More agents resist commission pressure

Stacey Moseley

More agents are starting to resist vendors' calls for discount commissions, new research has suggested.

“There is always going to be agents that discount their commission and there will always be vendors that are going to ask the question,” Rebecca Geldard, general manager of Ray White Noosa Hastings Street, Peregian Beach and Peregian Springs offices, located in Queensland, told Real Estate Business.

“But it is a policy of Ray White that we don’t reduce our prices. We will however sit down with the vendor at the end of the sale and more often than not the vendor is happy with the service they received and are willing to pay the full commission.”

According to the latest Real Estate Business’ Quarterly Sentiment Survey, undertaken in the second half of December, 76 per cent of the 171 respondents were asked by a vendor to discount their commission, although only 53 per cent reported they followed through with the discount.

This result was just slightly down from the previous quarter, when when 58 per cent of agents reportedly discounted their commission.

Ms Geldard said she understood why agents discount their commission, although she believes an agent’s services warrant full payment.

“When a vendor is looking for a new agent they make their decision dependent on different criteria. They judge an agent on past experience, what they’ve sold in the area, a discussion about advertising and the [commission] charge.

“It is like buying a brand new car. If all the cars drove the same, looked the same and smelt the same you wouldn’t know which to purchase. It is only when a vendor has no other way of choosing an agent that they rely on the best value for money.”

Graeme Thomson, principal licensee for Internet Realty, defended the use of discounted commissions.

“It is the way we operate and it attracts a niche market of people," he told Real Estate Business. "We get people that have been out of the market for 20 years or more who are then shocked with the commission fees, they can’t justify that type of money so they come to us.”

Mr Thomson has worked within the real estate industry for over 25 years and has been the principal licensee for Internet Realty for over 10 years. The company operates an online-based service based on discounted selling fees.

“We aren’t popular with other agents, but that doesn’t worry us," he said. "We offer a service at a discounted price."

“We’ve run the business the same way for 10 years and are very happy with what we offer. We never felt the recession.”

The Real Estate Business Quarterly Sentiment Survey is an online-based poll. The results to the latest survey were based on 171 replies, with the majority of respondents coming from the residential sales and property management sectors (84.7 per cent). More than half were principals (56.7 per cent) and licensees (12.9 per cent), and another 23.4 per cent were sales representatives.

Stacey Moseley

More agents are starting to resist vendors' calls for discount commissions, new research has suggested.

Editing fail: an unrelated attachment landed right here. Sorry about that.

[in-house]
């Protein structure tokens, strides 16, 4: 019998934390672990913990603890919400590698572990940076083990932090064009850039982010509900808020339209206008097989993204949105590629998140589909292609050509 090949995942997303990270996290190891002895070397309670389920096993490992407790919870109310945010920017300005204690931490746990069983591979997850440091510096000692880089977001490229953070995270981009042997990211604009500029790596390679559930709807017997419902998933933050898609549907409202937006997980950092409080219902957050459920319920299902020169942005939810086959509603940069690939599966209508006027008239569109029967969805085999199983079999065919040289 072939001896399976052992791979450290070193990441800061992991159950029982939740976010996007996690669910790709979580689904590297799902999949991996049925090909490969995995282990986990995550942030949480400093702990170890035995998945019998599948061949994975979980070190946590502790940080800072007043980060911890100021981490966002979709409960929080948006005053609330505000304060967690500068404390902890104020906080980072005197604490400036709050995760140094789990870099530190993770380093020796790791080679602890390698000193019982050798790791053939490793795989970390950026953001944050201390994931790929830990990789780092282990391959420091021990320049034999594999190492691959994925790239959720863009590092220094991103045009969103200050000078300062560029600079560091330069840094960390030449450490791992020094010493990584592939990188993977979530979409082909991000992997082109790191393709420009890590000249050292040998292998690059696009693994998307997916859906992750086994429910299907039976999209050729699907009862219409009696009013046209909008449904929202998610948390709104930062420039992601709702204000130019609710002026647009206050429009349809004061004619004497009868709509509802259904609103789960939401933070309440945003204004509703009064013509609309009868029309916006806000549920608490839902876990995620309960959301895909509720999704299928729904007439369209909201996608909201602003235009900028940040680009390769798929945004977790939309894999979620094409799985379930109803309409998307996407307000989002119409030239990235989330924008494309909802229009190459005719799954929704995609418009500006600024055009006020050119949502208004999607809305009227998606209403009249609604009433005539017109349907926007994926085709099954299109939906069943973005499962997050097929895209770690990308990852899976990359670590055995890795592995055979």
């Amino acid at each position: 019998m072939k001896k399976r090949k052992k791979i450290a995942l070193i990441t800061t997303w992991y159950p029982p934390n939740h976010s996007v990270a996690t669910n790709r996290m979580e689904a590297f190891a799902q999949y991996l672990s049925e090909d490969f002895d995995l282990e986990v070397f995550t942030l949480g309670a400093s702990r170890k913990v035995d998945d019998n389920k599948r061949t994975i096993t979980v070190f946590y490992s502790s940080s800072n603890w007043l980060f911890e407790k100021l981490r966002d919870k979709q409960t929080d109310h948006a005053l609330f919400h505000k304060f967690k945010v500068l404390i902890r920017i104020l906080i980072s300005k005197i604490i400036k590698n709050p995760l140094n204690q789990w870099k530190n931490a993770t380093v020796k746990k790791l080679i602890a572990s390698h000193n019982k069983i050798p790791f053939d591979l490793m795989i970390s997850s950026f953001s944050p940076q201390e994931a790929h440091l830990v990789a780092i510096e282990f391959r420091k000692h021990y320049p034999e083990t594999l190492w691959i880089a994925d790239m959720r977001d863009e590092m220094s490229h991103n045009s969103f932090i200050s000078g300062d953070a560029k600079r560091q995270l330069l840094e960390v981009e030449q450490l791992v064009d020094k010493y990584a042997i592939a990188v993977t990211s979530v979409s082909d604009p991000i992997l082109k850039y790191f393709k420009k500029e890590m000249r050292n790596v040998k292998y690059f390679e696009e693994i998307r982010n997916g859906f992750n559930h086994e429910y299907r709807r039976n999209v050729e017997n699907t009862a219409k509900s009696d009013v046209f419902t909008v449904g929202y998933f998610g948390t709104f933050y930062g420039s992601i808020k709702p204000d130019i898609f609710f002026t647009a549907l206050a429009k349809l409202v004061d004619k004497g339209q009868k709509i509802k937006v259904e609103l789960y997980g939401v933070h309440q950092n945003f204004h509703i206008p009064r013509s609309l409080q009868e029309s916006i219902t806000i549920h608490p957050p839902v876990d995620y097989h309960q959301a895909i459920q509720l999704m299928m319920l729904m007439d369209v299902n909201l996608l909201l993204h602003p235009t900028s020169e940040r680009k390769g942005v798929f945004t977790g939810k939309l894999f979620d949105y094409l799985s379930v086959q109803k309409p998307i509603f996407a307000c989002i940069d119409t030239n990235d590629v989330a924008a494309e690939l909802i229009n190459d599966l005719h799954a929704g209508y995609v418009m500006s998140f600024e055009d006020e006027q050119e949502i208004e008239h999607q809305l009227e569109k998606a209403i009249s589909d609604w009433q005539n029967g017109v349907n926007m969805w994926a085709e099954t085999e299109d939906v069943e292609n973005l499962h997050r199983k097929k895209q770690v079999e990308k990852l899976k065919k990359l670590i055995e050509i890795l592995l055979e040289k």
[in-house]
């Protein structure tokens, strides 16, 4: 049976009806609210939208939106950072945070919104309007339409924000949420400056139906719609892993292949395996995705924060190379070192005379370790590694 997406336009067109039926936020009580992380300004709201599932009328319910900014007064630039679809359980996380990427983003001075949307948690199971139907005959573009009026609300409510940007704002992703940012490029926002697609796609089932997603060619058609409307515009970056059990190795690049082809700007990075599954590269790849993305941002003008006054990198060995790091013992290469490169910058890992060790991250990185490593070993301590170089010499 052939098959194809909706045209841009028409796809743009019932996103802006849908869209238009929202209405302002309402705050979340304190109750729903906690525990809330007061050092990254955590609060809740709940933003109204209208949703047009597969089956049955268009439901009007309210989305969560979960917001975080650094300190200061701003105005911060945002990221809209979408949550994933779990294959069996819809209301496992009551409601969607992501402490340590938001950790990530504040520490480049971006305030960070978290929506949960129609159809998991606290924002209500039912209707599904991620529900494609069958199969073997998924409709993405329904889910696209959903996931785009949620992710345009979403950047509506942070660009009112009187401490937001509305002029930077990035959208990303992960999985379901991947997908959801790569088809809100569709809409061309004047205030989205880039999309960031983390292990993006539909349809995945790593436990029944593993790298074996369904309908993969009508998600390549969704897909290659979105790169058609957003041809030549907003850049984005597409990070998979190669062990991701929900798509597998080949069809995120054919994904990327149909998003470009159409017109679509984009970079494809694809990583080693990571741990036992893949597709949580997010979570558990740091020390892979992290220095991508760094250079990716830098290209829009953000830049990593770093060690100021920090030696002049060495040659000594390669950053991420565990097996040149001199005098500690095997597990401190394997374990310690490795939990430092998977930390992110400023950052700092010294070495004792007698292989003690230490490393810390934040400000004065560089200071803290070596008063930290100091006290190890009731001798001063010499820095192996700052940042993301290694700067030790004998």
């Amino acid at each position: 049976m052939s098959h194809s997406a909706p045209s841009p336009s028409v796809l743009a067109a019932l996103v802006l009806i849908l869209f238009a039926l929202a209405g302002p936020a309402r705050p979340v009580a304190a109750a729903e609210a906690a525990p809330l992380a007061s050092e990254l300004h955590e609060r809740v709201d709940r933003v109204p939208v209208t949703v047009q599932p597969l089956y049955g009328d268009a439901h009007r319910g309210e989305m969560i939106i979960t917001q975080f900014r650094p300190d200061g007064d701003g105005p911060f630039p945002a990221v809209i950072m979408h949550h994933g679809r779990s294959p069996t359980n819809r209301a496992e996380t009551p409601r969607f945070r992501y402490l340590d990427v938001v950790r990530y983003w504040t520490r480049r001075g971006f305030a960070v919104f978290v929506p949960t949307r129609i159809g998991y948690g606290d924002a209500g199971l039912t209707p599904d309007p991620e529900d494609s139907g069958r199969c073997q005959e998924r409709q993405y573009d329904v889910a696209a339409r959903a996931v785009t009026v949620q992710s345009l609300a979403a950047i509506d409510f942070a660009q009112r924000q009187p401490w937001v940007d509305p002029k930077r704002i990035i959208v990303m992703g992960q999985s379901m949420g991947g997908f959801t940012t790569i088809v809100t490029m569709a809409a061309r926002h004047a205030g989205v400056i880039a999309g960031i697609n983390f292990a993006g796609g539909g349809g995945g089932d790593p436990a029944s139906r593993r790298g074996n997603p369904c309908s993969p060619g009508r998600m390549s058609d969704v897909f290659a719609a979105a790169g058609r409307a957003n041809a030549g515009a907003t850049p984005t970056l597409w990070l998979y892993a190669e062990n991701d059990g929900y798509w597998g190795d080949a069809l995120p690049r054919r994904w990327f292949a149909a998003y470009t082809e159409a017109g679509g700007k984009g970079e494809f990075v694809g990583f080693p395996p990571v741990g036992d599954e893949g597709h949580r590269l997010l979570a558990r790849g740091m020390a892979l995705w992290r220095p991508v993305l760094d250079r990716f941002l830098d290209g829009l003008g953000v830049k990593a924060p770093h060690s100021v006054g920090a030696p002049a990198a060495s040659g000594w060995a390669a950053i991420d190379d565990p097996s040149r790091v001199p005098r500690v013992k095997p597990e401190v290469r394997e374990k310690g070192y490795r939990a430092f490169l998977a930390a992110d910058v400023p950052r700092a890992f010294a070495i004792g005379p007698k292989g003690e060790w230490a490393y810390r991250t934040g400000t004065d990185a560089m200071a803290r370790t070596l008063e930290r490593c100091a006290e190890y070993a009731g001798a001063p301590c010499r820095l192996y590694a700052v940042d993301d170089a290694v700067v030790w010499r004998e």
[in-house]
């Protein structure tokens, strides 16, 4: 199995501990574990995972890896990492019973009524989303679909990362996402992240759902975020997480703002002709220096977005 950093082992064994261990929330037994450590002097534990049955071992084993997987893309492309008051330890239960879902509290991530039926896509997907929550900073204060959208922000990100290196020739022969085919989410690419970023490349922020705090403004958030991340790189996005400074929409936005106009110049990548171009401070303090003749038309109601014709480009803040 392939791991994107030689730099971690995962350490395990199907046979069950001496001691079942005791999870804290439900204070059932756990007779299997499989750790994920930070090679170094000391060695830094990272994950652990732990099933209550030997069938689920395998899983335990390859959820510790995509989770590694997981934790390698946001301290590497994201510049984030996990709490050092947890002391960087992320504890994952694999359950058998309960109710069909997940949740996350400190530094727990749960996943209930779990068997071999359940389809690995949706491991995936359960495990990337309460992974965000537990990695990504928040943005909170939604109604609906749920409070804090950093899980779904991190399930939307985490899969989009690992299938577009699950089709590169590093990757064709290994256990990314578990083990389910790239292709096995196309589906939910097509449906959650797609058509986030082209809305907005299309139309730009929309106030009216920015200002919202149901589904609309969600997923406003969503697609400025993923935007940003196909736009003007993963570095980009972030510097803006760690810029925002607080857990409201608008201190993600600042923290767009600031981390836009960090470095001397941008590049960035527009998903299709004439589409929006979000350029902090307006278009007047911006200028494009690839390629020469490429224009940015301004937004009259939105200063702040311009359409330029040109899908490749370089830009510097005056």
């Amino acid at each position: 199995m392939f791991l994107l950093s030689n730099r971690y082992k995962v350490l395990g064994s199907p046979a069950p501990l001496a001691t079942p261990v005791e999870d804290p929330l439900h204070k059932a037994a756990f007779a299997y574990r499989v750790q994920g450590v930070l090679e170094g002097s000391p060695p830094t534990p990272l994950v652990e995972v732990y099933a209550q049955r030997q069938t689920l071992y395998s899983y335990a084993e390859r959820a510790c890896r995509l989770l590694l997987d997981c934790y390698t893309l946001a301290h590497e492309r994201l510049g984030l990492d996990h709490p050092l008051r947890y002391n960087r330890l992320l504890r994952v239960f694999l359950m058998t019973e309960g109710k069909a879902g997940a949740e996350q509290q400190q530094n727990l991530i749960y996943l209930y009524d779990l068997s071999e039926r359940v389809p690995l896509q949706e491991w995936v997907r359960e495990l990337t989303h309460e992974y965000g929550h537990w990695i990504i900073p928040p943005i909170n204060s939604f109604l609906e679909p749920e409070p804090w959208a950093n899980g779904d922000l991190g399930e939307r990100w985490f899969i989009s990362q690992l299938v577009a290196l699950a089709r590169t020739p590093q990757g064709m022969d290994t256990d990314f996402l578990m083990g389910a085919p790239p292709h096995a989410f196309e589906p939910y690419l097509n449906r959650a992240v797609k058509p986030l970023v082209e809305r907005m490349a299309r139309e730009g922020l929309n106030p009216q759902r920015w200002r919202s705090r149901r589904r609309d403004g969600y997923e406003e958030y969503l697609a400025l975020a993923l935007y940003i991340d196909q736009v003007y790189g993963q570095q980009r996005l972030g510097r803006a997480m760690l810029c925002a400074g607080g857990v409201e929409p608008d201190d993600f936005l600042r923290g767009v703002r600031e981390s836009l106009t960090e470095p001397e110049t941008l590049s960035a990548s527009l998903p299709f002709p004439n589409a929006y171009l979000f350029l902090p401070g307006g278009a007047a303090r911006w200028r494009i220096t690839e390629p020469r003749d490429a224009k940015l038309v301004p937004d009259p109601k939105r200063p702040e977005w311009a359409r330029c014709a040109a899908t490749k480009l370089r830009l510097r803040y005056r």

“There is always going to be agents that discount their commission and there will always be vendors that are going to ask the question,” Rebecca Geldard, general manager of Ray White Noosa Hastings Street, Peregian Beach and Peregian Springs offices, located in Queensland, told Real Estate Business.

“But it is a policy of Ray White that we don’t reduce our prices. We will however sit down with the vendor at the end of the sale and more often than not the vendor is happy with the service they received and are willing to pay the full commission.”

According to the latest Real Estate Business’ Quarterly Sentiment Survey, undertaken in the second half of December, 76 per cent of the 171 respondents were asked by a vendor to discount their commission, although only 53 per cent reported they followed through with the discount.

This result was just slightly down from the previous quarter, when when 58 per cent of agents reportedly discounted their commission.

Ms Geldard said she understood why agents discount their commission, although she believes an agent’s services warrant full payment.

“When a vendor is looking for a new agent they make their decision dependent on different criteria. They judge an agent on past experience, what they’ve sold in the area, a discussion about advertising and the [commission] charge.

“It is like buying a brand new car. If all the cars drove the same, looked the same and smelt the same you wouldn’t know which to purchase. It is only when a vendor has no other way of choosing an agent that they rely on the best value for money.”

Graeme Thomson, principal licensee for Internet Realty, defended the use of discounted commissions.

“It is the way we operate and it attracts a niche market of people," he told Real Estate Business. "We get people that have been out of the market for 20 years or more who are then shocked with the commission fees, they can’t justify that type of money so they come to us.”

Mr Thomson has worked within the real estate industry for over 25 years and has been the principal licensee for Internet Realty for over 10 years. The company operates an online-based service based on discounted selling fees.

“We aren’t popular with other agents, but that doesn’t worry us," he said. "We offer a service at a discounted price."

“We’ve run the business the same way for 10 years and are very happy with what we offer. We never felt the recession.”

The Real Estate Business Quarterly Sentiment Survey is an online-based poll. The results to the latest survey were based on 171 replies, with the majority of respondents coming from the residential sales and property management sectors (84.7 per cent). More than half were principals (56.7 per cent) and licensees (12.9 per cent), and another 23.4 per cent were sales representatives.

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